Diabetes helps motivate 10-year-old to be a better swimmer - New York News

Diabetes helps motivate 10-year-old to be a better swimmer

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20,000 people will be out in Tempe this weekend, all hoping to end Diabetes.  It's the JDRF Walk, honoring Ron Santo and FOX 10 is proud to be a sponsor of this event.

His name is Anthony Poleo and he's a state champion. He's 10-years-old and not only does he not let his Diabetes slow him down, it's helped motivate him to become one of the state's best swimmers!

Poleo loves to swim, just like his father and they both had very good reasons to start.

"I was diagnosed with asthma at six. They said you need to swim or you need to run. I picked swimming. I used to get shots every week for my allergies and swimming builds your lungs so I started like, six or seven, kinda like [Anthony] did," said Tony Poleo.

Little did he know, a generation ago, he'd raise a son who'd become a state champion too.

Just a few weeks ago, at a swim meet in Anthem, Tony Poleo recorded his son setting a new state record for swimmers 10 and under in the 50 meter breast stroke.

"They called me up, so then I got on the block, I felt pretty awesome, I guess," said Anthony Poleo. "I felt nervous, but then when I got in the water, I just started going my fastest and I was out of breath and I looked at the time, and I got the state time."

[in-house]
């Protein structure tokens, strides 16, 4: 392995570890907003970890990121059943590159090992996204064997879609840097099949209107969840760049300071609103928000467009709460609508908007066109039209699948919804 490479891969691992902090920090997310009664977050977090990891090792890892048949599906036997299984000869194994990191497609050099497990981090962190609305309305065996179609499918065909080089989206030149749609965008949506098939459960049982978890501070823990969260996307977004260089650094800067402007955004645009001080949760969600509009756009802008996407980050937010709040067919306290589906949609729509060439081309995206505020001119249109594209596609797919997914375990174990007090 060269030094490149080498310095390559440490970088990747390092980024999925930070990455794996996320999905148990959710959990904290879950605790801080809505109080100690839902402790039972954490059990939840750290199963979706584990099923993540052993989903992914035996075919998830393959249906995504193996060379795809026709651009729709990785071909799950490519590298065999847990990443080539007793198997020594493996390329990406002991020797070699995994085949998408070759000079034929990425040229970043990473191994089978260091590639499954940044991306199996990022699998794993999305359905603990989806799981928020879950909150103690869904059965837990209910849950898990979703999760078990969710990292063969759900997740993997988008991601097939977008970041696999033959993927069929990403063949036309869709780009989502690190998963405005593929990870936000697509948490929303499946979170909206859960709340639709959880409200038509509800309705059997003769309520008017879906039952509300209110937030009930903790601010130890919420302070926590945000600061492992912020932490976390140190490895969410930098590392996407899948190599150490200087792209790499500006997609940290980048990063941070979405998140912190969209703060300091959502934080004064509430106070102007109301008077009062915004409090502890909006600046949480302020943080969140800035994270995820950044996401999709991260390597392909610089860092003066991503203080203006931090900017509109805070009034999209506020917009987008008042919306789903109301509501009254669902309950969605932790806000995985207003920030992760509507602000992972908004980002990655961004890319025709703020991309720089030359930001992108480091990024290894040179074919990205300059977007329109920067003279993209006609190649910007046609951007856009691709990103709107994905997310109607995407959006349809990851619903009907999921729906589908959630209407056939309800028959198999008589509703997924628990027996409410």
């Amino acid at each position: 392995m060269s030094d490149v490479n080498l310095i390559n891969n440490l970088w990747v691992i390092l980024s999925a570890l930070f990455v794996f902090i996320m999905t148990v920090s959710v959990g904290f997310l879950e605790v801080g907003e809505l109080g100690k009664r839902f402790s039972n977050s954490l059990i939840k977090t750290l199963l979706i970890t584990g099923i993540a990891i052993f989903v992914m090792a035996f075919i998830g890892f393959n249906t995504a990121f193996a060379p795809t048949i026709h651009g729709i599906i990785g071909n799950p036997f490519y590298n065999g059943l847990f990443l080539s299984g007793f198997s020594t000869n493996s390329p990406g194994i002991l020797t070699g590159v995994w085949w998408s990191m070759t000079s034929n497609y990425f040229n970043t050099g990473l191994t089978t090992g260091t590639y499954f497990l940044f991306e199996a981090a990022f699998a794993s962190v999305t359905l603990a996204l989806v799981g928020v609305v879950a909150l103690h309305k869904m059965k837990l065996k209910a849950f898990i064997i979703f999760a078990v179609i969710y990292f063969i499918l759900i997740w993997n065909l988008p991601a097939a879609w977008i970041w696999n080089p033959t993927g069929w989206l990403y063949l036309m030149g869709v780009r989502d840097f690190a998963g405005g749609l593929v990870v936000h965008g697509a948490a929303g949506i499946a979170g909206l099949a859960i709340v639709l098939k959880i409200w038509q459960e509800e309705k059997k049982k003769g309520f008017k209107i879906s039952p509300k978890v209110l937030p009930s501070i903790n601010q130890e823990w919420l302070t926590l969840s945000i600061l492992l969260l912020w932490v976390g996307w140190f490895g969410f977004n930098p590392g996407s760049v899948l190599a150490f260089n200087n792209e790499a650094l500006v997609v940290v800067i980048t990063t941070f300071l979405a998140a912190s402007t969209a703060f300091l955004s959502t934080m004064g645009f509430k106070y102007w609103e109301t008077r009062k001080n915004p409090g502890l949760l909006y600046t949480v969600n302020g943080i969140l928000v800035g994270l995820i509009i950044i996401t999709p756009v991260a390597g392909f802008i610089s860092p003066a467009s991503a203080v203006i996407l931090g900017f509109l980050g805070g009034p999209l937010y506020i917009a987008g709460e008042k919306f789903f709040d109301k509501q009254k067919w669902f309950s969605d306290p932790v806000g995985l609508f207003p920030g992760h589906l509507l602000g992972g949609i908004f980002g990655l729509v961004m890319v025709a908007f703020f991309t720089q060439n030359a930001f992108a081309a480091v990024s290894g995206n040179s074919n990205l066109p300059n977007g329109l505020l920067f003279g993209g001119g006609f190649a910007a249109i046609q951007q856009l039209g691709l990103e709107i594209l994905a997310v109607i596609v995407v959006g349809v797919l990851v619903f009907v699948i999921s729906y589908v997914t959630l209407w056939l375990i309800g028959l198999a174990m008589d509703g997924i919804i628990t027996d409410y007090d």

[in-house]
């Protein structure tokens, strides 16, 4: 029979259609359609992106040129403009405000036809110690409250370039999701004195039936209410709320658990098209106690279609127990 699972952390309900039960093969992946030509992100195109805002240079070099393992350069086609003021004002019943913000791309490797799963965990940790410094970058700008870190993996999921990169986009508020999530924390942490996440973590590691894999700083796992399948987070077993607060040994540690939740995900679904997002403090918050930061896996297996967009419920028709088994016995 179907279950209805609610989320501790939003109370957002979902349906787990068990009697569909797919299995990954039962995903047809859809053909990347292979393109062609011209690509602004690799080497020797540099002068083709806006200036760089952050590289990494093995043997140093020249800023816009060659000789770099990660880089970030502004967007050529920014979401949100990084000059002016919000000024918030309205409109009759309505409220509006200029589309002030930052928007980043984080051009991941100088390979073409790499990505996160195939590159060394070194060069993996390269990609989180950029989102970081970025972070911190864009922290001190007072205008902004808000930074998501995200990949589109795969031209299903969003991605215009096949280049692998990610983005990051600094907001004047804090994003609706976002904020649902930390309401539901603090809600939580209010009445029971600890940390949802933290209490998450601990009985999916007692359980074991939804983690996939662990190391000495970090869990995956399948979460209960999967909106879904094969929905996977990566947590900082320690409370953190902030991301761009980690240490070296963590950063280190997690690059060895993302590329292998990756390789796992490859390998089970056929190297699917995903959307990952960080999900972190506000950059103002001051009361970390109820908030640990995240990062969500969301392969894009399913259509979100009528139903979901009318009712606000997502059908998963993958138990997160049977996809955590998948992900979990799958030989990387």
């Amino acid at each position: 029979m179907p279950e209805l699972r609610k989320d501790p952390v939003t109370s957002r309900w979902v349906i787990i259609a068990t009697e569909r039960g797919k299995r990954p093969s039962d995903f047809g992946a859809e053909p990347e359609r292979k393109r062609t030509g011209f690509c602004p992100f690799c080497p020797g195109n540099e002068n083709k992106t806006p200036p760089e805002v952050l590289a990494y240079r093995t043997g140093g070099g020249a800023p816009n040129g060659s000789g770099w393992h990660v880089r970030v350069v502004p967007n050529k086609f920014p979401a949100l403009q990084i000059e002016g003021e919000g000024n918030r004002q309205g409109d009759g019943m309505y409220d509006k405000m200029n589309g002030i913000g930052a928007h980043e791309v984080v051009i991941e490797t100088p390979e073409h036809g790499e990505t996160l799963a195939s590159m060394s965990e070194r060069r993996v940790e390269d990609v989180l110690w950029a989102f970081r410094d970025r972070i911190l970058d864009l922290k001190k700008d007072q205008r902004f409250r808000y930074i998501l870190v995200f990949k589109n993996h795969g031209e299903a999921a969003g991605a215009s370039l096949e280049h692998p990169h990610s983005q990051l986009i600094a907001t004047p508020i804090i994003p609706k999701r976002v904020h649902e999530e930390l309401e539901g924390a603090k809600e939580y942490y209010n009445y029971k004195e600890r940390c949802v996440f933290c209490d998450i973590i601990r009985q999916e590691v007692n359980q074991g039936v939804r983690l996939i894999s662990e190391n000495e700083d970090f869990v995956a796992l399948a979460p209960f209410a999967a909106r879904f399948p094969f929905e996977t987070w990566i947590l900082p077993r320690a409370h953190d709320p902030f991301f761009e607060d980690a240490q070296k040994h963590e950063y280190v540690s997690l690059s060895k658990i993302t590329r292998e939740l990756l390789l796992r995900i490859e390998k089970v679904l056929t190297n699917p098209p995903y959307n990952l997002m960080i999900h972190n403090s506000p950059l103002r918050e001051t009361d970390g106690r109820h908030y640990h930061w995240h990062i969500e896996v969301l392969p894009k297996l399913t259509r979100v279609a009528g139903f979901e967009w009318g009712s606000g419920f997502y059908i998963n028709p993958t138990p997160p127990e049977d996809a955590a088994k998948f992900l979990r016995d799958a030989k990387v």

Amazing, but not a surprise to his coach, who knew Anthony's Diabetes was limiting to one quarter the practice time of other swimmers.

It's been a remarkable journey for Anthony.  He wanted to play football and was one of the fastest guys on the field, but his father noticed that while the other kids were getting bigger, Anthony was getting skinnier.  Then, over the holidays, the family became concerned.  Anthony was thirsty all day and in the middle of the night.

Tony remembers one night in particular.

"I just woke up out of the blue and I just had a weird feeling...I went in and checked on him and he was low," said Tony Poleo.

"I was really tired, my eyes were all blurry, I just tested myself and I saw that I was low and then I had something to eat or I had something to drink, make my blood sugar go back up, said Anthony Poleo.

"He was at 47 and I just had a weird feeling. We just had a little chat and he's like well, we must be connected somehow, for me to feel that low," said Tony Poleo.

The doctor's diagnosis? Diabetes.  And on that day, life for this family changed.  Anthony's blood sugar has to be monitored through the day and night.

If blood sugar levels get too low, anyone with Diabetes can slip into a coma.  So Anthony and his parents have to keep track of where he's at constantly.

Someone without the disease would have a blood sugar reading closer to 80 or 90, but Anthony pulls out a syringe and injects himself with insulin several times a day.

We're proud to sponsor the walk and home you'll come out and join us this Saturday. 

JDRF Walk to Cure Diabetes
Nov. 2
7:30am - Registration
9am - Walk begins
Tempe Town Lake
80 West Rio Salado Parkway
Tempe, AZ

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